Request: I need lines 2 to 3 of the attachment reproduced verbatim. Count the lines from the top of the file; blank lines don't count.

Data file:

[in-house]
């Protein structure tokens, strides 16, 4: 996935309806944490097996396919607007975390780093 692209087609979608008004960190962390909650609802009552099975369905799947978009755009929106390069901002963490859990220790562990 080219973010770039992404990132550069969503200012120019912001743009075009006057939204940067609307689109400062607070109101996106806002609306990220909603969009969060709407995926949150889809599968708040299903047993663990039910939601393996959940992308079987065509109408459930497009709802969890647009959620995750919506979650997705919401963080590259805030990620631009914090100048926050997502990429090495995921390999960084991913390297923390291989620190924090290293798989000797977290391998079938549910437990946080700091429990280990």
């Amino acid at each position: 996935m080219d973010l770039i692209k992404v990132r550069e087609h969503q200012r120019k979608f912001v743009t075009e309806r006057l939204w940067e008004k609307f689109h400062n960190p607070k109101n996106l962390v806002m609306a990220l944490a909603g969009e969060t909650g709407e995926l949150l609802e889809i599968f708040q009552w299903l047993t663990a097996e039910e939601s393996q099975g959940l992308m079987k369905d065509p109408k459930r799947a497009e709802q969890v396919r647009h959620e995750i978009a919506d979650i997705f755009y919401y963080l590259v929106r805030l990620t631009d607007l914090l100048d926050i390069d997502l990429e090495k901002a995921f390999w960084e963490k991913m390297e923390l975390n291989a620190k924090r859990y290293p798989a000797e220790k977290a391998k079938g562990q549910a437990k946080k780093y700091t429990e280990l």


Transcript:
């Protein structure tokens, strides 16, 4: 996935309806944490097996396919607007975390780093 692209087609979608008004960190962390909650609802009552099975369905799947978009755009929106390069901002963490859990220790562990 080219973010770039992404990132550069969503200012120019912001743009075009006057939204940067609307689109400062607070109101996106806002609306990220909603969009969060709407995926949150889809599968708040299903047993663990039910939601393996959940992308079987065509109408459930497009709802969890647009959620995750919506979650997705919401963080590259805030990620631009914090100048926050997502990429090495995921390999960084991913390297923390291989620190924090290293798989000797977290391998079938549910437990946080700091429990280990």
């Amino acid at each position: 996935m080219d973010l770039i692209k992404v990132r550069e087609h969503q200012r120019k979608f912001v743009t075009e309806r006057l939204w940067e008004k609307f689109h400062n960190p607070k109101n996106l962390v806002m609306a990220l944490a909603g969009e969060t909650g709407e995926l949150l609802e889809i599968f708040q009552w299903l047993t663990a097996e039910e939601s393996q099975g959940l992308m079987k369905d065509p109408k459930r799947a497009e709802q969890v396919r647009h959620e995750i978009a919506d979650i997705f755009y919401y963080l590259v929106r805030l990620t631009d607007l914090l100048d926050i390069d997502l990429e090495k901002a995921f390999w960084e963490k991913m390297e923390l975390n291989a620190k924090r859990y290293p798989a000797e220790k977290a391998k079938g562990q549910a437990k946080k780093y700091t429990e280990l």